Natural Prophets: From Health Foods to Whole Foods--How the Pioneers of the Industry Changed the Way We Eat and Reshaped American Business

Natural Prophets: From Health Foods to Whole Foods--How the Pioneers of the Industry Changed the Way We Eat and Reshaped American Business

by Joe Dobrow
Natural Prophets: From Health Foods to Whole Foods--How the Pioneers of the Industry Changed the Way We Eat and Reshaped American Business

Natural Prophets: From Health Foods to Whole Foods--How the Pioneers of the Industry Changed the Way We Eat and Reshaped American Business

by Joe Dobrow



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From a handful of idealistic farmers and local co-ops in the 1960s to the domination of juggernauts like Whole Foods, the wild success of the natural and organic foods industry proves that principled business is not just possible, but profitable. With nearly unfettered double-digit annual growth, the development of this now-$88 billion industry is one of the most remarkable untold stories in American business history. Trailblazers like Mo Siegel of Celestial Seasonings, Gary Hirshberg of Stonyfield Farms, and John Mackey of Whole Foods openly challenged the interests of Big American Agribusiness, transformed food manufacturing and retailing, and re-wrote the playbook for small entrepreneurs.

Dobrow, a 20-year veteran of the natural foods industry who had a front row seat (and backstage pass) to much of the upheaval and expansion he describes, characterizes the radical vision of these "natural prophets" as one part anti-industrial activism, one part bold opportunism, and one part new-era marketing genius. The triple bottom line—people, planet, profit—emerged as a major new lodestone for successful, values-based business practices.

Natural Prophets is a fascinating narrative account of these upstart Davids—their failures and their unprecedented successes—that distills lessons about management, marketing, and entrepreneurial growth, and offers a lively, urgent profile of an industry that continues to change the way we eat, the way we live, and the way we think about ourselves.

Product Details

ISBN-13: 9781623361808
Publisher: Harmony/Rodale
Publication date: 02/18/2014
Sold by: Random House
Format: eBook
Pages: 320
File size: 10 MB

About the Author

Joe Dobrow is a marketer, management scholar, historian, and journalist with two decades of experience as a top executive with some of the most prominent natural foods retailers in the U.S., including Whole Foods and Sprouts Farmers Market. A graduate of Brown and the Yale School of Management, Dobrow is the recipient of numerous awards, including Advertising Age's Eco-Marketer of the Year (2007) and the Hub Prize for Retail Excellence (2011, 2012). He lives near Phoenix, Arizona, and in the Washington D.C. area.

Read an Excerpt



This morning, hundreds of thousands of people sat down to a bowl of Post Honey Bunches of Oats cereal. Maybe even you. It is, after all, one of the most popular breakfast cereals in America, second in sales only to Honey Nut Cheerios. Perhaps you chose the Tropical Blend Mango Coconut flavor in the orange-and-turquoise box with the palm trees on it. Or the one that reassuringly includes "real strawberries."

The Post brand dates back to the late 19th century, and is legendary in the cereal business. A farm-implement-manufacturer-turned-real-estate-developer named Charles William (C.W.) Post founded the company after a stay at the Battle Creek Sanitarium run by John Harvey Kellogg, in an attempt to get his nervous and digestive issues under control. Post was impressed by the dietary products he sampled at Battle Creek, and in 1895 launched a product of his own, a "cereal beverage" called Postum. It was pitched to consumers as a caffeine-free alternative to coffee. A 1903 advertisement made the straightforward case: "Coffee causes Heart-Failure, Dyspepsia, Brain-Fag and Nervous-Prostration. These will leave you when you use Postum Food Coffee."1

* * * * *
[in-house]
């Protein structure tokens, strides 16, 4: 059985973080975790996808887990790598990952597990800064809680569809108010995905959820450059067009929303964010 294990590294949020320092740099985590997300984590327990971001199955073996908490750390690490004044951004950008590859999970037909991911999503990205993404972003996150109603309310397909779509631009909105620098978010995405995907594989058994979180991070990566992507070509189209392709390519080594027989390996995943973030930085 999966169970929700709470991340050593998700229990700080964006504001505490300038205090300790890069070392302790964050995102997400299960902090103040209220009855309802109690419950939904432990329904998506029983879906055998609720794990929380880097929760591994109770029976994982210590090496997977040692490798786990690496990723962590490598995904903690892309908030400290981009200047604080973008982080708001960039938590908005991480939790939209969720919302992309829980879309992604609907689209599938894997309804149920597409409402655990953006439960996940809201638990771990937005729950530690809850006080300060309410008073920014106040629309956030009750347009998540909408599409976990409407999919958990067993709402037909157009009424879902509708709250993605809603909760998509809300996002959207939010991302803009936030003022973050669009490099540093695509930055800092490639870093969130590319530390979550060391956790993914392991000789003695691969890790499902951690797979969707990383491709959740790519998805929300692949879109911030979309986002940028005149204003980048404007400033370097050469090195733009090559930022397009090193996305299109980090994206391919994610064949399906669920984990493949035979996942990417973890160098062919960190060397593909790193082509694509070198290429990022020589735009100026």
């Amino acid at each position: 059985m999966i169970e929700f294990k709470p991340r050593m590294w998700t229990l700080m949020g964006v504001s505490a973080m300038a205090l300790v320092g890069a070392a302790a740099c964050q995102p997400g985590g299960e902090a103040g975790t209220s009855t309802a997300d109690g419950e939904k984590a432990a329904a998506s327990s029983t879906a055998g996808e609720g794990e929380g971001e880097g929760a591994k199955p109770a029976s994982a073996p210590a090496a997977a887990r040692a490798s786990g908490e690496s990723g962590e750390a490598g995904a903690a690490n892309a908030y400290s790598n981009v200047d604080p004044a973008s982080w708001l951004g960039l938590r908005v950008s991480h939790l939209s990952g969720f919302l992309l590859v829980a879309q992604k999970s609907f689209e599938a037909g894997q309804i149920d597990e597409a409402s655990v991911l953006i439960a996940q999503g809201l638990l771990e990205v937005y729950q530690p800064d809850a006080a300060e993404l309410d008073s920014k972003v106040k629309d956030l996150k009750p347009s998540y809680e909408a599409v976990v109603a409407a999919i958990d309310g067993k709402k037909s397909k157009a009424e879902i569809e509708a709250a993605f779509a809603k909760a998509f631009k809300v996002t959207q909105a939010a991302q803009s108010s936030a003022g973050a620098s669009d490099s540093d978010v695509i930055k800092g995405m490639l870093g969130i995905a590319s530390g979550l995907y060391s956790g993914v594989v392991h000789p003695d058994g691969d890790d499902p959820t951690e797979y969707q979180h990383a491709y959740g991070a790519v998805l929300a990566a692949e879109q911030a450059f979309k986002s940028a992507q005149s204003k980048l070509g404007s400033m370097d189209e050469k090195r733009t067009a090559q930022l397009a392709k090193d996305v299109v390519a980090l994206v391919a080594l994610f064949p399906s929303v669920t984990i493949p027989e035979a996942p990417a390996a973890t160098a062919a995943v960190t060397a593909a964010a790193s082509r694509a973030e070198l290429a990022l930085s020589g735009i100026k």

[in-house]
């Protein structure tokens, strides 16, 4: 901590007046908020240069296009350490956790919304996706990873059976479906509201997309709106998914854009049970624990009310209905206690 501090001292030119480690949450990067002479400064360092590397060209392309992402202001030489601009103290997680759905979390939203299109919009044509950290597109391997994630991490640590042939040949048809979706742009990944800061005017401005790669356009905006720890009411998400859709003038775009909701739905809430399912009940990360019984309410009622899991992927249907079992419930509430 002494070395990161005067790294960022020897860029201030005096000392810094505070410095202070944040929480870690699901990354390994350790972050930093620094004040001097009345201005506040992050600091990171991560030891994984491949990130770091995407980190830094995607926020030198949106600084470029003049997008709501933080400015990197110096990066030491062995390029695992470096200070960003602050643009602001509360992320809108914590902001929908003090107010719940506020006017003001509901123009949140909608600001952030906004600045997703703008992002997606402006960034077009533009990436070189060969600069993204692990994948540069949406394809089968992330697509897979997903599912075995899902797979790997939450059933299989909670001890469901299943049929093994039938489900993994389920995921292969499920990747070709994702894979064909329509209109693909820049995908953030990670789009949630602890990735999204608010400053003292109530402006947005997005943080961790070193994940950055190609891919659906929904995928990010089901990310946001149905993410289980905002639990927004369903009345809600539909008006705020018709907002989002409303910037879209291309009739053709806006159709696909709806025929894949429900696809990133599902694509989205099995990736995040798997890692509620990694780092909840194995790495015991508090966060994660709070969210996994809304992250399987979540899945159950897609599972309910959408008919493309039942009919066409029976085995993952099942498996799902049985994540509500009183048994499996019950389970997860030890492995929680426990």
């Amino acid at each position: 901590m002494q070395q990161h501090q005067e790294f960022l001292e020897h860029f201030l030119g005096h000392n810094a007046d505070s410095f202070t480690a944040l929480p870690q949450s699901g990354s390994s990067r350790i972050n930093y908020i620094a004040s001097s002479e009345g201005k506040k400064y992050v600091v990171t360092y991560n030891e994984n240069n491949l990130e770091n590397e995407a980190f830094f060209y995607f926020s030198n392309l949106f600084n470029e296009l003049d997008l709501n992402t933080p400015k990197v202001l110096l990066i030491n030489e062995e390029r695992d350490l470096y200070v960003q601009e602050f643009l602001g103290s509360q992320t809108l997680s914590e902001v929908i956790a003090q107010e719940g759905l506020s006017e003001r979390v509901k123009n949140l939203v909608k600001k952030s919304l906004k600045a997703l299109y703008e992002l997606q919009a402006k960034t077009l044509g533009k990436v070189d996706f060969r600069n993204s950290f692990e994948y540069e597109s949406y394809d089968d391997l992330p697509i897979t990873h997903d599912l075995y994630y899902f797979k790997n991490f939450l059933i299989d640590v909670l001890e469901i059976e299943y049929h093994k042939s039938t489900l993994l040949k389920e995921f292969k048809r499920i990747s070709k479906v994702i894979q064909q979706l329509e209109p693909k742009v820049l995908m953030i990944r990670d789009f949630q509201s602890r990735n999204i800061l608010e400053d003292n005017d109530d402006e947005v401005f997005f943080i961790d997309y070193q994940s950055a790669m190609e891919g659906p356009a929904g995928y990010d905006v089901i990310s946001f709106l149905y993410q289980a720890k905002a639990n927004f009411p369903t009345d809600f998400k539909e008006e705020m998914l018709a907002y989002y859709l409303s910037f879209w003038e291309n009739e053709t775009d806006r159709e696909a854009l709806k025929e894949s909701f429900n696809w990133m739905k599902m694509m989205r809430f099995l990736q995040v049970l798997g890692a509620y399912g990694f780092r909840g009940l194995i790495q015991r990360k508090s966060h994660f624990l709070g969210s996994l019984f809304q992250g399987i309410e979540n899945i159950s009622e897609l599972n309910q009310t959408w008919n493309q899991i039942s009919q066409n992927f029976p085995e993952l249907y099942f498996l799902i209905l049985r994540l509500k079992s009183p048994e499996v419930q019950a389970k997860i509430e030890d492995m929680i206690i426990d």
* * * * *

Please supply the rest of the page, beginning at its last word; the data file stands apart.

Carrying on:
In 1897 Post came out with a new cereal product called Grape Nuts, and in 1904 with a corn flake cereal originally called Elijah's Manna, prudently renamed in 1908 as Post Toasties. In later years, as the company evolved and became known as General Foods, there would be many more storied cereal products: 40% Bran Flakes, Raisin Bran, Alpha-Bits, Spoon-Sized Shredded Wheat, Honeycomb, and in 1971 the immortal Fruity Pebbles.

In fact, one could look at the Post portfolio of cereal products and brands and trace nearly the entire history of the modern American health foods industry through their advertising—from brain-fag to Euell Gibbons to Fred Flintstone. And back: Starting in 2004, Post reduced the amount of sugar in some of their popular cereals, and in 2011 their new packaging boldly trumpeted the gluten-free version of Fruity Pebbles. Yabba dabba don't.

Honey Bunches of Oats was launched in 1989-1990, around the same time that General Foods was being married to Kraft by parent company Philip Morris, creating a $30 billion, 55,000-employee colossus that C.W. Post could never have imagined. The cereal's current ingredient list reflects some of the tempering effects that the healthy foods revolution has had on the cereal industry, but also the extent to which a multitude of inputs (in this case, at least 30) still define our highly processed world: corn, whole grain wheat, sugar, whole grain rolled oats, brown sugar, rice, high oleic vegetable oil (canola or sunflower oil), wheat flour, malted barley flour, salt, corn syrup, whey (from milk), honey, malted corn and barley syrup, caramel color, natural and artificial flavor, annatto extract (color), and BHT [butylated hydroxytoluene] added to the packaging. There are also added vitamins and minerals, including reduced iron, niacinamide, vitamin B6, vitamin A palmitate, riboflavin (vitamin B2), thiamin mononitrate (vitamin B1), zinc oxide, folic acid, vitamin B12, and vitamin D.

The Post Toasties your grandparents may have eaten--admittedly before labeling laws had been enacted to require full disclosure, but also before modern-day innovations like code dates, fortification, and Recommended Daily Allowances brought a flurry of new ingredients to each box—bore this simple statement on the front of the package: "Made from corn grits, sugar and salt."